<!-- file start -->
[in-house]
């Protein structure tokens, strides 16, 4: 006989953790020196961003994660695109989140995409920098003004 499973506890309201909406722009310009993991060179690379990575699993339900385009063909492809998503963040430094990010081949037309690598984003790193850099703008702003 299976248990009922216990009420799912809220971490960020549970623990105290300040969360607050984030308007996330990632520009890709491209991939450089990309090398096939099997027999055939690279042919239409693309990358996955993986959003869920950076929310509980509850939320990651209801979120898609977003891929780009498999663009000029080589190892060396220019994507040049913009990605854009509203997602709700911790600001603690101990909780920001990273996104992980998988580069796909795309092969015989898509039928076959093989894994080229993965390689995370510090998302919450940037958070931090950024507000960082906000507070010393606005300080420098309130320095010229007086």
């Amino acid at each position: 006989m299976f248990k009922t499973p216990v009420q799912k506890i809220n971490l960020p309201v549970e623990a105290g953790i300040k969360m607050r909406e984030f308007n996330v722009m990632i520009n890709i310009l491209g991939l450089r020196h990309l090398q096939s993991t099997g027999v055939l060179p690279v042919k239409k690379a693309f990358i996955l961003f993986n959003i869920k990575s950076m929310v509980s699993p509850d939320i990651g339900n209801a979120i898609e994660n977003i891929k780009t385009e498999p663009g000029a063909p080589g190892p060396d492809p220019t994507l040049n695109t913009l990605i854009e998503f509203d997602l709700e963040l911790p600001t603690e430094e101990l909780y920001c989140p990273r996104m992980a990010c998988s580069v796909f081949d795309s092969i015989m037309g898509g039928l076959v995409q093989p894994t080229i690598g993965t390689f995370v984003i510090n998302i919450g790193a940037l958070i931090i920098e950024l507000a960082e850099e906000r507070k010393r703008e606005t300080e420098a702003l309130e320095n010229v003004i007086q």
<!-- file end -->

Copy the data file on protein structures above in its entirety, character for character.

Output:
[in-house]
């Protein structure tokens, strides 16, 4: 006989953790020196961003994660695109989140995409920098003004 499973506890309201909406722009310009993991060179690379990575699993339900385009063909492809998503963040430094990010081949037309690598984003790193850099703008702003 299976248990009922216990009420799912809220971490960020549970623990105290300040969360607050984030308007996330990632520009890709491209991939450089990309090398096939099997027999055939690279042919239409693309990358996955993986959003869920950076929310509980509850939320990651209801979120898609977003891929780009498999663009000029080589190892060396220019994507040049913009990605854009509203997602709700911790600001603690101990909780920001990273996104992980998988580069796909795309092969015989898509039928076959093989894994080229993965390689995370510090998302919450940037958070931090950024507000960082906000507070010393606005300080420098309130320095010229007086």
């Amino acid at each position: 006989m299976f248990k009922t499973p216990v009420q799912k506890i809220n971490l960020p309201v549970e623990a105290g953790i300040k969360m607050r909406e984030f308007n996330v722009m990632i520009n890709i310009l491209g991939l450089r020196h990309l090398q096939s993991t099997g027999v055939l060179p690279v042919k239409k690379a693309f990358i996955l961003f993986n959003i869920k990575s950076m929310v509980s699993p509850d939320i990651g339900n209801a979120i898609e994660n977003i891929k780009t385009e498999p663009g000029a063909p080589g190892p060396d492809p220019t994507l040049n695109t913009l990605i854009e998503f509203d997602l709700e963040l911790p600001t603690e430094e101990l909780y920001c989140p990273r996104m992980a990010c998988s580069v796909f081949d795309s092969i015989m037309g898509g039928l076959v995409q093989p894994t080229i690598g993965t390689f995370v984003i510090n998302i919450g790193a940037l958070i931090i920098e950024l507000a960082e850099e906000r507070k010393r703008e606005t300080e420098a702003l309130e320095n010229v003004i007086q």